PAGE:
Labour argues for Government to roll out pandemic-focused national advertising campaign

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The Labour Party is putting pressure on the Government to enact a national advertising campaign to tell the public to stop panic buying goods. 

The opposition is arguing that not enough is being done to modify consumer behaviour, following reports that the Government passed over advertising opportunities on Facebook to share official messaging in this time of crisis.

£46 million was spent on a Brexit-readiness campaign.

Luke Pollard MP, Shadow Environment, Food and Rural Affairs Secretary, said: “Panic buying is causing real harm to vulnerable groups and creating anxiety amongst all. We need people to shop sensibly and that is why Labour has been calling for a new national advertising campaign from the Government".

People across the country have been ransacking supermarket shelves of toilet roll, pasta and hand sanitizer in recent weeks amid widespread panic from the coronavirus pandemic. 

When this happens, vulnerable groups and NHS staff are often left unable to purchase essentials such as baby milk, medicines and foods suitable for those with allergies.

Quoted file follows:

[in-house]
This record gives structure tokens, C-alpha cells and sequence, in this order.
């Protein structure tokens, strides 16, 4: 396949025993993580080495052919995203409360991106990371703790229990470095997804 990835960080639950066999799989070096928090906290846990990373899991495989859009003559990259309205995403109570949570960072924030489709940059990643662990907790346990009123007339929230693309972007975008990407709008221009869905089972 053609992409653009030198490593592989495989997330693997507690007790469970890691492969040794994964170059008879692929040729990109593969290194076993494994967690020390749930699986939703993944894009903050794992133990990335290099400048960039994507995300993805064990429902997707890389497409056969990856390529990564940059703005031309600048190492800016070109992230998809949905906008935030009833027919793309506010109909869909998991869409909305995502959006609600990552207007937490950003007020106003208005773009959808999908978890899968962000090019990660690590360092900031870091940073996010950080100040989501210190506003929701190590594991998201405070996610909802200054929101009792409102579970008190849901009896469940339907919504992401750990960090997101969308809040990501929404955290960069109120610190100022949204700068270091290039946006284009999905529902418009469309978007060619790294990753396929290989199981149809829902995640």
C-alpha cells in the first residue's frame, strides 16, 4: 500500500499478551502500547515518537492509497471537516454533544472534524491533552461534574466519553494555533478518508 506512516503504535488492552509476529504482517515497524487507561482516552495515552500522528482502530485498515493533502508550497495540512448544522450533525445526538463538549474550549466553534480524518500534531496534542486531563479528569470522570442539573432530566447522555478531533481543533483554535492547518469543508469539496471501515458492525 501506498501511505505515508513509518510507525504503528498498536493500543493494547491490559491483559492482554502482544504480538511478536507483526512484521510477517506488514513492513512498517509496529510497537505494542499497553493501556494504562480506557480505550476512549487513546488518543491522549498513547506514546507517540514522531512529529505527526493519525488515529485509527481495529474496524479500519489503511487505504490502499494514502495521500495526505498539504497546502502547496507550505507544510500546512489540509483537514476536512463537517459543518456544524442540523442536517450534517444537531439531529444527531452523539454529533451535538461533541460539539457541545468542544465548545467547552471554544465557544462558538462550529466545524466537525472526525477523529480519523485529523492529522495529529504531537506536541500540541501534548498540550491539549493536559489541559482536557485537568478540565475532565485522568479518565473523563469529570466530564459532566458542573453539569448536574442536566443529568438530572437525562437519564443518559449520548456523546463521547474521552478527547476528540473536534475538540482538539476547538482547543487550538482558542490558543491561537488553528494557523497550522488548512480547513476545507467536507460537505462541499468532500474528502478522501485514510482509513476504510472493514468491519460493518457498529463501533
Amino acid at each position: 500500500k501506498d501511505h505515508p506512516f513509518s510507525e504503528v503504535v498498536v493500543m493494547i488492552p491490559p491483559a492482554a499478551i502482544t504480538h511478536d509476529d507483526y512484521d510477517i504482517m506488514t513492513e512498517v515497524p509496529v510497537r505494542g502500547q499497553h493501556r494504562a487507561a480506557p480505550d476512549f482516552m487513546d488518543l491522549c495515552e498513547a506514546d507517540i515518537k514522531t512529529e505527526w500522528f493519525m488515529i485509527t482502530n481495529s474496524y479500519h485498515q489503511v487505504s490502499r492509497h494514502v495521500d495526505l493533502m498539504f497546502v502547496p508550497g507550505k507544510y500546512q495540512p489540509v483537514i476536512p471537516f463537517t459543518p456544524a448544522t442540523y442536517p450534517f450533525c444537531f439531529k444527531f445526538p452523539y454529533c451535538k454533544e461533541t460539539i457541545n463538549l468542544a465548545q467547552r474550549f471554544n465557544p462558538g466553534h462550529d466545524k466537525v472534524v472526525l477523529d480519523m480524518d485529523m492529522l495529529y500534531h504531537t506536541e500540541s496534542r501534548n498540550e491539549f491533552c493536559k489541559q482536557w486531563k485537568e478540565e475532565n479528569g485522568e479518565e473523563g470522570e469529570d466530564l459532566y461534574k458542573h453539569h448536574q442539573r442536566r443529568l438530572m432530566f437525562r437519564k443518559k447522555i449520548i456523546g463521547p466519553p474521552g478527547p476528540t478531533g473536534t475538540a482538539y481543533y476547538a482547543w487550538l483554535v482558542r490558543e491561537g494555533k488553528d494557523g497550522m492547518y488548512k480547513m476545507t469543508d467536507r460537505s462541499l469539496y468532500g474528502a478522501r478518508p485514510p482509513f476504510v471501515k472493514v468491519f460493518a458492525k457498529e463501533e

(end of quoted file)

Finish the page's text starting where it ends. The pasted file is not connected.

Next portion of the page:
Luke Pollard MP, Shadow Environment, Food and Rural Affairs Secretary

Pollard added: “Ministers have not reacted fast enough or far enough, and that is why Labour is calling for a mobilisation of advertising and PR agencies to create new TV adverts, newspaper, digital and billboard advertising to take on panic buying. 

"Those who specialise in persuading us to buy products now have the opportunity to save lives with their work. Please step up and help. We need people to do the right thing at this time of national crisis: shop sensibly, stay at home and slow the spread of the virus.”
 
Labour is set to appeal to advertising agencies directly calling for the industry to design a campaign, on a pro bono basis, that will help shoppers see common sense when shopping.

The party is also asking that advertisers divert existing budgets toward support for coronavirus messaging.